Insurance giant IAG faces class action lawsuit for allegedly inflating premiums for loyal customers across Australia

A framed photo featuring NRL legend Billy Slater takes pride of place in Kerry Reece’s living room.

She has been a devoted Melbourne Storm supporter since her premiership glory days at the club.

But that same instinct of loyalty has not always served him well.

Kerry kept her home insurance with one company for decades, thinking, “You stay loyal because you believe they will be loyal to you.”

As his premiums rose and the cost of living began to fall, Reece found himself cutting back on small luxuries.

“We’re not going anywhere,” he said.

“I can’t tell you the last time we went to the movies. I think it was Titanic.”

Kerry Reece and her husband Brendan in front of their house

Mrs Reece says she thought her loyalty to the RACV insurance company would be rewarded.(ABC News: Patrick Stone)

Now, a lawsuit filed against insurance giant IAG alleges that the company deliberately targeted customers like Reece, specifically because they were loyal.

The central claim is that a computer algorithm was used to inflate premiums for customers deemed most likely to stick around, a practice called “loyalty boosting.”

Those increases may have had nothing to do with the person’s risk profile or the cost of providing the insurance.

Customers who were likely to leave reportedly received smaller premium increases than those who were expected to stay.

Ben Hardwick, of law firm Slater and Gordon, suspects millions of clients may have been seriously misled.

“(Supposedly) they were giving them a discount for their loyalty when in reality that discount made no sense.

“The insurance company was increasing the base premium before the discount was applied, with the effect that the discount was really worthless,” Hardwick said.

Ben Hardwick stands in front of a window.

Hardwick says the lawsuit alleges that the loyalty discounts were “meaningless.”(ABC News: Patrick Stone)

Class Action Lawsuit Alleges Insurer Misconduct

On its website, Insurance Australia Group (IAG) says it is the largest general insurance company in Australia and New Zealand and its best-known brands include NRMA and CGU.

IAG’s insurance profits total more than $800 million, an increase of almost 40 per cent on the last financial year.

The lawsuit alleges that IAG customers in Victoria, Western Australia and South Australia were systematically misled about their home and contents insurance over the six years to 2024.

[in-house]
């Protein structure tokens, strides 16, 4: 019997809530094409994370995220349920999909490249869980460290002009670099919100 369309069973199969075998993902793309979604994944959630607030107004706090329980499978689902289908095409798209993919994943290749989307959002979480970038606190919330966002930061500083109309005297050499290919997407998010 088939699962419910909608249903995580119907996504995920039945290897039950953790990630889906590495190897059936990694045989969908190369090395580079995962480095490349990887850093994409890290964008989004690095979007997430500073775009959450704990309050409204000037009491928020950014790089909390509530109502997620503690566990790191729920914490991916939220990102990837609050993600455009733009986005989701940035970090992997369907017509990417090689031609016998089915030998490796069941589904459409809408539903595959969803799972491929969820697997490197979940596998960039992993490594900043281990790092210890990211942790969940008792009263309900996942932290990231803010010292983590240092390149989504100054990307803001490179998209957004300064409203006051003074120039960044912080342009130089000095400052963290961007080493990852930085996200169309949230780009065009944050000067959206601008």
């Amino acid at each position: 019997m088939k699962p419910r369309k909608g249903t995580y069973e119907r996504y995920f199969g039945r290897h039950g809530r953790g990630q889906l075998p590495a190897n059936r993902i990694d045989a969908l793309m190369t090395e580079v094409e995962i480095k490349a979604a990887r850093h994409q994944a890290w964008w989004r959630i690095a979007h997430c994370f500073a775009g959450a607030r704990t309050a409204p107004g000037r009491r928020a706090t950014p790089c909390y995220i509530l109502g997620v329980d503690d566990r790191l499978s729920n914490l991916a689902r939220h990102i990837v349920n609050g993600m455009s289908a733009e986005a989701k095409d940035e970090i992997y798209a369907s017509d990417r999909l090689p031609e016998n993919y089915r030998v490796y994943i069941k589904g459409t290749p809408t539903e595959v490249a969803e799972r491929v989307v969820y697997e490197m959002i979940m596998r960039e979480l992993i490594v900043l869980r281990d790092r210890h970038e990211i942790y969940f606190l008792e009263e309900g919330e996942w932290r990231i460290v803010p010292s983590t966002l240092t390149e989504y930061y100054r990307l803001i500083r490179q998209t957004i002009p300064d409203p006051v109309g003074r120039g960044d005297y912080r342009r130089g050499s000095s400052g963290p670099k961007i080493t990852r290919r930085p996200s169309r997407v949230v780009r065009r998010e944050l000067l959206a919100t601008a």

The insurance brands involved in the alleged misconduct are the Royal Automobile Club of Victoria (RACV), the State Government Insurance Office (SGIO) in Western Australia and the State Government Insurance Commission (SGIC) in South Australia.

These are two subsidiaries, Insurance Australia Limited and Insurance Manufacturers of Australia, which are 70 per cent owned by IAG and 30 per cent owned by RACV.

Slater and Gordon is also investigating a potential class action lawsuit involving NRMA clients.

a screenshot of the benefits program

RACV offers a benefits program for years of membership with the insurer.(ABC News)

‘A kick in the stomach’

Ms Reece first became a member of the RACV in 1984.

Its recent renewal notice said it has “gold membership” status, which entitled it to a 15 percent discount, a multi-policy discount and a no-claims bonus equal to hundreds of dollars in savings.

He was surprised by accusations that his insurer used a “loyalty boost” on some customers.

It is unclear if she was personally affected.

“I think it’s disgusting,” he said.

“It was a kick in the gut, it just made me feel bad.”

An invoice with a portion of the Discounts section circled showing $114 in membership benefits

The bills claimed to apply discounts of up to 15 per cent for a “membership benefit”, a recent bill by Ms Reece shows a range of discounts. (Supplied)

Hardwick said his firm would try to prove that customers were misled about the price discounts, which meant in some cases they were not actually receiving cheaper insurance.

“We believe many of those people could be entitled to more than $1,000 in compensation (each),” he said.

IAG is also being sued by corporate police ASIC over allegations it misled home insurance customers about loyalty discounts they received relating to the same insurance brands.

However, IAG denied the allegations and is defending the case.